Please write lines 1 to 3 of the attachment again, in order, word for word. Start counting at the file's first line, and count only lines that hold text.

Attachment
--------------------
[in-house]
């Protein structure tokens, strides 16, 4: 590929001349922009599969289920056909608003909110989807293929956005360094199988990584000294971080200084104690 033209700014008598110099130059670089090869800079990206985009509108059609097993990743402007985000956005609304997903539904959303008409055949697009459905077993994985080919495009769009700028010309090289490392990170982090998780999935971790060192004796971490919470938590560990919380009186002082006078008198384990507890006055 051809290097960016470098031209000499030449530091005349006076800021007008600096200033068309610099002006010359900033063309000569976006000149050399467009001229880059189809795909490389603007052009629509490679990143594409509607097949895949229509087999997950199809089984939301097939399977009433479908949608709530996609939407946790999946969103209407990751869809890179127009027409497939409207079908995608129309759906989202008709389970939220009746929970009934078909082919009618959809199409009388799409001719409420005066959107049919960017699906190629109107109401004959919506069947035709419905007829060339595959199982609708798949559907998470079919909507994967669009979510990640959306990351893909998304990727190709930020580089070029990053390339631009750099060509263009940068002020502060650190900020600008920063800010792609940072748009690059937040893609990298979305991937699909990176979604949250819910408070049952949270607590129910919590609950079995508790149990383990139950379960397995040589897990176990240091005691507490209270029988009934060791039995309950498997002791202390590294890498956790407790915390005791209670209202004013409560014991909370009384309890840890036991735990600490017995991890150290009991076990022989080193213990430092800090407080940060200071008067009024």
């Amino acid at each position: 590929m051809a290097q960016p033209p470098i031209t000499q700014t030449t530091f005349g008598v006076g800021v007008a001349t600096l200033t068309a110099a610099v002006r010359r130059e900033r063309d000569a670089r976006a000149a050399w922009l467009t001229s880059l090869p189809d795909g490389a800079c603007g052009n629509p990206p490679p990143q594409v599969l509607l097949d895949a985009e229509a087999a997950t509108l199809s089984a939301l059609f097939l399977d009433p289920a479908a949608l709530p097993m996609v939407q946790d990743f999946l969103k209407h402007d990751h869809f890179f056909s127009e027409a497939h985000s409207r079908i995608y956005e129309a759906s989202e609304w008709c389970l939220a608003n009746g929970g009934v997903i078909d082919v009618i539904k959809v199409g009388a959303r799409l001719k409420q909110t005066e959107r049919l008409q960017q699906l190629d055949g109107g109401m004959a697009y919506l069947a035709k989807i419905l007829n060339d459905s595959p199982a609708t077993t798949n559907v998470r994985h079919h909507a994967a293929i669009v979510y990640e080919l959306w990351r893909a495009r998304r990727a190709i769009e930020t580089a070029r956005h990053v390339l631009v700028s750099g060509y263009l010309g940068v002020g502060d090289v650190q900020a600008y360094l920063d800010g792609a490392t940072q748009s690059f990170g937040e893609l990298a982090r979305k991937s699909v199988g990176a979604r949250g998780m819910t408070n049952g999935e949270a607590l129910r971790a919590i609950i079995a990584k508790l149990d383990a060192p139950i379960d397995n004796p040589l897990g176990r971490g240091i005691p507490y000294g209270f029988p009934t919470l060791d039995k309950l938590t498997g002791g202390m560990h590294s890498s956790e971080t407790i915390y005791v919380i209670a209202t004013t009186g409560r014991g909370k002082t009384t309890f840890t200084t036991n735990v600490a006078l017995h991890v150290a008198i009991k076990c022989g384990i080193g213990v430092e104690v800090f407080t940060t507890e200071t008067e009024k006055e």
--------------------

[in-house]
């Protein structure tokens, strides 16, 4: 590929001349922009599969289920056909608003909110989807293929956005360094199988990584000294971080200084104690 033209700014008598110099130059670089090869800079990206985009509108059609097993990743402007985000956005609304997903539904959303008409055949697009459905077993994985080919495009769009700028010309090289490392990170982090998780999935971790060192004796971490919470938590560990919380009186002082006078008198384990507890006055 051809290097960016470098031209000499030449530091005349006076800021007008600096200033068309610099002006010359900033063309000569976006000149050399467009001229880059189809795909490389603007052009629509490679990143594409509607097949895949229509087999997950199809089984939301097939399977009433479908949608709530996609939407946790999946969103209407990751869809890179127009027409497939409207079908995608129309759906989202008709389970939220009746929970009934078909082919009618959809199409009388799409001719409420005066959107049919960017699906190629109107109401004959919506069947035709419905007829060339595959199982609708798949559907998470079919909507994967669009979510990640959306990351893909998304990727190709930020580089070029990053390339631009750099060509263009940068002020502060650190900020600008920063800010792609940072748009690059937040893609990298979305991937699909990176979604949250819910408070049952949270607590129910919590609950079995508790149990383990139950379960397995040589897990176990240091005691507490209270029988009934060791039995309950498997002791202390590294890498956790407790915390005791209670209202004013409560014991909370009384309890840890036991735990600490017995991890150290009991076990022989080193213990430092800090407080940060200071008067009024």
């Amino acid at each position: 590929m051809a290097q960016p033209p470098i031209t000499q700014t030449t530091f005349g008598v006076g800021v007008a001349t600096l200033t068309a110099a610099v002006r010359r130059e900033r063309d000569a670089r976006a000149a050399w922009l467009t001229s880059l090869p189809d795909g490389a800079c603007g052009n629509p990206p490679p990143q594409v599969l509607l097949d895949a985009e229509a087999a997950t509108l199809s089984a939301l059609f097939l399977d009433p289920a479908a949608l709530p097993m996609v939407q946790d990743f999946l969103k209407h402007d990751h869809f890179f056909s127009e027409a497939h985000s409207r079908i995608y956005e129309a759906s989202e609304w008709c389970l939220a608003n009746g929970g009934v997903i078909d082919v009618i539904k959809v199409g009388a959303r799409l001719k409420q909110t005066e959107r049919l008409q960017q699906l190629d055949g109107g109401m004959a697009y919506l069947a035709k989807i419905l007829n060339d459905s595959p199982a609708t077993t798949n559907v998470r994985h079919h909507a994967a293929i669009v979510y990640e080919l959306w990351r893909a495009r998304r990727a190709i769009e930020t580089a070029r956005h990053v390339l631009v700028s750099g060509y263009l010309g940068v002020g502060d090289v650190q900020a600008y360094l920063d800010g792609a490392t940072q748009s690059f990170g937040e893609l990298a982090r979305k991937s699909v199988g990176a979604r949250g998780m819910t408070n049952g999935e949270a607590l129910r971790a919590i609950i079995a990584k508790l149990d383990a060192p139950i379960d397995n004796p040589l897990g176990r971490g240091i005691p507490y000294g209270f029988p009934t919470l060791d039995k309950l938590t498997g002791g202390m560990h590294s890498s956790e971080t407790i915390y005791v919380i209670a209202t004013t009186g409560r014991g909370k002082t009384t309890f840890t200084t036991n735990v600490a006078l017995h991890v150290a008198i009991k076990c022989g384990i080193g213990v430092e104690v800090f407080t940060t507890e200071t008067e009024k006055e």